[dropcap]A[/dropcap] few years ago, jaded with the trials and tribulations of working in the television industry, I stumbled across a job vacancy on the Battersea Dogs & Cats Home website and with nothing to lose, I applied thinking I would never hear anything from it. To my surprise, two weeks later I was getting ready for an interview! I have always been animal crazy, since I was teeny tiny- in fact, my whole family are. Growing up we had cats, dogs, chickens, ducks (those, I wasn’t so crazy about) and even the odd monkey or two wandering into our back garden. Lucky for me, I got the office based job, said adios to the media world, and spent two wonderful years working in the country’s most well known animal shelter.
This little guy ( his name was Christopher) was one of many, many adorable puppies I got to coo over. I had never- and will probably never again- work in such an animal friendly environment. The offices were full of baby gates and dogs beds, acting as doggy day care for some of the more shy dogs from the kennels. Getting covered in doggy slobber was a daily occurrence and my Battersea fleece was usually covered in fur. It was a tough job keeping those kennels maintained, and to be honest it sometimes felt like a losing battle; the Home was enormous and I’d spend a lot of my time stomping from one end to the other, no matter the weather, sometimes hitching a ride on one of the green gators. Sometimes in winter the pipes would freeze, or the main jolly, the drains would always get blocked. Also, absolutely nothing but a hot shower and shampoo will rid the smell of an 8am kennel walk-through off from your hair.
For my last few months working at the Home, I called this listed building my office, and it was easily my favourite spot to work from. It was right next to the front gate where visitors walked in from and it was good to see all the coming and going on’s. One time, my friend Bud gave me a driving lesson in the staff car park- I was awful (and am still licenceless!) One of the perks of my job was access- I got to walk on the roof tops of the kennels, see the view from inside that clock tower, and speaking of views- I got to see this iconic landmark everyday:
Our office in the cute house in the middle of the Home, was also right outside the newly built Cattery, where there was a kitten room. Kittens for days. On days I was feeling overwhelmed or wanted a few minutes peace, I would disappear in here, sit on the floor and just let myself be trampled by kittens to cheer myself up. Did I want to take them home? Always. Any excuse, I would go into the cattery for a wander.
One of the perks for working at the Home, was getting involved and volunteering in any events. For both years I was there, I volunteered to take part in the Home’s float for the Pride parade. Every year was themed, and one time we went as Glee- I was Rachel Berry- and spent the hottest day of the year in knee high socks and a sweater vest, miming and dancing to “Don’t Stop Believing” on top of a float.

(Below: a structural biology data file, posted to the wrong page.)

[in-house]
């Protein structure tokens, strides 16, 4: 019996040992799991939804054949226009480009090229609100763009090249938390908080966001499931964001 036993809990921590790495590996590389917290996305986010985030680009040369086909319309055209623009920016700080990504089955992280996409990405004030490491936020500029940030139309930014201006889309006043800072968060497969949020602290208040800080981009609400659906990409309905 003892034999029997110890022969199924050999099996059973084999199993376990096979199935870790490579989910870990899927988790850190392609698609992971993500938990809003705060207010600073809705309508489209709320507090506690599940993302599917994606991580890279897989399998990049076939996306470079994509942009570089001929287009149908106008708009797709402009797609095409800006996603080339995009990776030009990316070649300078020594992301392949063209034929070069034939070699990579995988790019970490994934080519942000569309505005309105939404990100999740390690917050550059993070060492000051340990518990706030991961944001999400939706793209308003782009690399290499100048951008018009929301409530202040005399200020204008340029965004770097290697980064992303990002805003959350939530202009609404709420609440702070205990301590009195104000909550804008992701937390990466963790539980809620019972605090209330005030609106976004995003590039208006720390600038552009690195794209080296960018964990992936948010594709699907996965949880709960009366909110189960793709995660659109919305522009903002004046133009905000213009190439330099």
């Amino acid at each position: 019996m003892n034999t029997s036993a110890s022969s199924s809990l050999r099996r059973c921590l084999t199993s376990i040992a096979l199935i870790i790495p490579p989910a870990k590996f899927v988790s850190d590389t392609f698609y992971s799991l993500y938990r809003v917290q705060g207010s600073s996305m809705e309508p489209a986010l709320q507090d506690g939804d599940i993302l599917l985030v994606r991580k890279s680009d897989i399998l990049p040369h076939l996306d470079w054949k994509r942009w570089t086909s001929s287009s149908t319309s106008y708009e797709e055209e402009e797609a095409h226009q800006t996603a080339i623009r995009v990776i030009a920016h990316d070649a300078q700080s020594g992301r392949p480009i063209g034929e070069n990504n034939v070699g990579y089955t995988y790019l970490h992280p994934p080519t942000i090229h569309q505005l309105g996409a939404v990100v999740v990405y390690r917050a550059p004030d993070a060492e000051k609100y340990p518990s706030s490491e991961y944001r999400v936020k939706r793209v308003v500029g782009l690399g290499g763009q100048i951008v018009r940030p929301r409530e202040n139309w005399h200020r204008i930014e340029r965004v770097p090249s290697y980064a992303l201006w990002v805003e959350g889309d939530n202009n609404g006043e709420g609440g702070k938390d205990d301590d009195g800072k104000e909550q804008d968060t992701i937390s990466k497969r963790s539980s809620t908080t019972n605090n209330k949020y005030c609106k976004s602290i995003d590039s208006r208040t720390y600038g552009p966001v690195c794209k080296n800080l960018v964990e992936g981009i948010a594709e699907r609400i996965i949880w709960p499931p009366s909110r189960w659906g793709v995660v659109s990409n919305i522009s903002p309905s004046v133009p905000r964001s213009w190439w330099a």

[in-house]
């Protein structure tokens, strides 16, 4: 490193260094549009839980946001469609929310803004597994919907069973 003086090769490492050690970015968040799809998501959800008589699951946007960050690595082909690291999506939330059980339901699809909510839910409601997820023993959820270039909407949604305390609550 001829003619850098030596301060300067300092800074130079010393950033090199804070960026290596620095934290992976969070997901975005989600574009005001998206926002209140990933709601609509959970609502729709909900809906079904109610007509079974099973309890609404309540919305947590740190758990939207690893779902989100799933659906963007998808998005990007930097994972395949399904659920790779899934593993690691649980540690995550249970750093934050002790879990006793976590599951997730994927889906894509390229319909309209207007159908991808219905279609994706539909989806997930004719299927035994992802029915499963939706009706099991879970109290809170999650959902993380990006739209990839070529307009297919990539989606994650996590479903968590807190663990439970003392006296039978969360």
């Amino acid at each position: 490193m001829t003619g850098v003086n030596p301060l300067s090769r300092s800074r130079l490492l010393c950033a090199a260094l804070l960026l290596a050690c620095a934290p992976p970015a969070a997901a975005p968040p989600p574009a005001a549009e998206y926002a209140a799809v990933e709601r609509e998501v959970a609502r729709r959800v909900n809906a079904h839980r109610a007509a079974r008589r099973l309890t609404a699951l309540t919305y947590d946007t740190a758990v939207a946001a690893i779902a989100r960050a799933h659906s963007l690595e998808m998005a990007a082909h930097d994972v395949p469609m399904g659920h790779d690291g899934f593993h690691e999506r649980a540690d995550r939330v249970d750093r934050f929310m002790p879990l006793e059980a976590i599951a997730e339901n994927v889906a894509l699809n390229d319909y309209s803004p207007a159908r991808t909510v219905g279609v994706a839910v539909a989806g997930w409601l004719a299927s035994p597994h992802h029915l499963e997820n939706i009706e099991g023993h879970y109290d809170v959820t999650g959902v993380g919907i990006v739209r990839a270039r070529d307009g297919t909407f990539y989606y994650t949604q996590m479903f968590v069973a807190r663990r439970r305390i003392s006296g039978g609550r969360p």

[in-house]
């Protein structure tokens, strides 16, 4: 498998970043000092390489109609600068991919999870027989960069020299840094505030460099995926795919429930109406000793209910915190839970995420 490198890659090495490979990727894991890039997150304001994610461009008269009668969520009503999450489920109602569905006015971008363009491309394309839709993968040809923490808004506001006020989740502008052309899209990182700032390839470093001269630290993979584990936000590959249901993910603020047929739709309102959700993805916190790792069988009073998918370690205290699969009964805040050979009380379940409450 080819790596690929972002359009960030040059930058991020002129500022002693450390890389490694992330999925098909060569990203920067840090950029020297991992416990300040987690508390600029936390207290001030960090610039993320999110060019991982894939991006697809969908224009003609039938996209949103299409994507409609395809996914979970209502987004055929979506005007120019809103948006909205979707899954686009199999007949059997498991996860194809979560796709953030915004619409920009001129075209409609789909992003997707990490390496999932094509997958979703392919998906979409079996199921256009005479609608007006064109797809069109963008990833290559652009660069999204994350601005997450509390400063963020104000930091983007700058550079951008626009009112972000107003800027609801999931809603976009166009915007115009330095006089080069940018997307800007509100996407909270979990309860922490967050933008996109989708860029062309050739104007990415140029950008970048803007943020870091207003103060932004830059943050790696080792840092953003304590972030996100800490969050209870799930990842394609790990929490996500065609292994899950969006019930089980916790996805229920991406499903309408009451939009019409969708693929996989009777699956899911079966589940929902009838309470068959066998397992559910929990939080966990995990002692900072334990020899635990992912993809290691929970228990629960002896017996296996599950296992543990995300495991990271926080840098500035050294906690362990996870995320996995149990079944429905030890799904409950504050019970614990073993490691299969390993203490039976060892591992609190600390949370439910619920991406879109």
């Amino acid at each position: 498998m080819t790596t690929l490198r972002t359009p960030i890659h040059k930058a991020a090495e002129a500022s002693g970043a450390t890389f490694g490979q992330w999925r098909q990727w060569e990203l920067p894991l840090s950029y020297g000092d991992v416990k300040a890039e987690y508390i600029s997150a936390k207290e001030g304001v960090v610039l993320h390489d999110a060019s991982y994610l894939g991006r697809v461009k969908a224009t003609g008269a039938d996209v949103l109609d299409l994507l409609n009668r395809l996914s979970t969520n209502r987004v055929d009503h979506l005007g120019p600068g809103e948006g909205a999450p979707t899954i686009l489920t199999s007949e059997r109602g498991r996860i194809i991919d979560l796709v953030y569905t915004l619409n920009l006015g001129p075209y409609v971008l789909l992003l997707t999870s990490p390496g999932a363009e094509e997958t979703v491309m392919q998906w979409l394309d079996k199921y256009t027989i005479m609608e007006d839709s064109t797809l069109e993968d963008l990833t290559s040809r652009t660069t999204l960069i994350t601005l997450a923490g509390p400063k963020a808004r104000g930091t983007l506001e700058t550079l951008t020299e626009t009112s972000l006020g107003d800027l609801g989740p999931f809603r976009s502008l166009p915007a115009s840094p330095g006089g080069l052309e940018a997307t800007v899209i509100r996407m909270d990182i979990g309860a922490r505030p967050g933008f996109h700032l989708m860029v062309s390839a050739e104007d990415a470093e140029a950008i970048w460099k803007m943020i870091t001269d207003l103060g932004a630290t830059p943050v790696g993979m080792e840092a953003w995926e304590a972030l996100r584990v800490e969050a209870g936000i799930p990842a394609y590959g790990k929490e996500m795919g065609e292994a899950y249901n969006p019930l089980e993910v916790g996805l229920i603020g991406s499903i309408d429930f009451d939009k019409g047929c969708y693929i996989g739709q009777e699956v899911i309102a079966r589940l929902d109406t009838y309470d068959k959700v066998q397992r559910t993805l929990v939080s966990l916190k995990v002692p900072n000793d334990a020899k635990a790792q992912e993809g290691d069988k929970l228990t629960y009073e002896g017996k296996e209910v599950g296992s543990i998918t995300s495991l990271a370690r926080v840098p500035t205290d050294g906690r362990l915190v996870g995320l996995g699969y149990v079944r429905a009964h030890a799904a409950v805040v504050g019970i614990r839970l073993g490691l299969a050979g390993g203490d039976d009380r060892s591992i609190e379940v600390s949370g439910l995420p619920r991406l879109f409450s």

There was also the time I volunteered to get my face painted as a cat…
I wish I could tell you what this was for…knowing me, someone mentioned face paint and I was out the door signing up for it!
The final year I took part in Pride, our sound system failed, but we were in front of the British Airways float who had roped in Blue to be in their float. Shameless group photo with Duncan James!
It wasn’t always fun and cuddles though. I learnt so much in two years at Battersea about animal welfare, about the prejudice over Staffies, the sad or terrible stories of some of the animals that came through those gates. I love Staffies by the way, they were just always the most loving, goofy, sweet natured dogs. There was Sandy the Staffie that was so scared in kennels, but was the most affectionate sweet girl once inside the ‘safety’ of an office, the deaf Huskie puppy that was taught sign language, the Chihuahua puppy that was so tiny her foster mum fashioned a jumper out of a pair of knickers for her, and the one time I watched a chubby Golden Retriever walking down the fire escape of a kennel building, all by himself, and made his way towards the car park, like he just fancied popping out for a bit.
I also met some terrifying dogs, that had been bred for dog fights or some even the victims of dog fights, or some females that were just made to churn out litter after litter for puppies to sell. If it was hard for me to stomach the tales, I can’t even imagine what it must have been like for the staff that took care and were hands on with the animals. I’ve never come across a more passionate bunch since.
The Home doesn’t get any government funding at all and relies on public donations. Battersea Dogs & Cats Home has had a bit of publicity recently thanks to Paul O’Grady, but like I said, it wasn’t all cheery pip. I still have such love and admiration for Battersea Dogs & Cats Home; if you fancy a gander on their website or even want to learn more about donations, visit them here!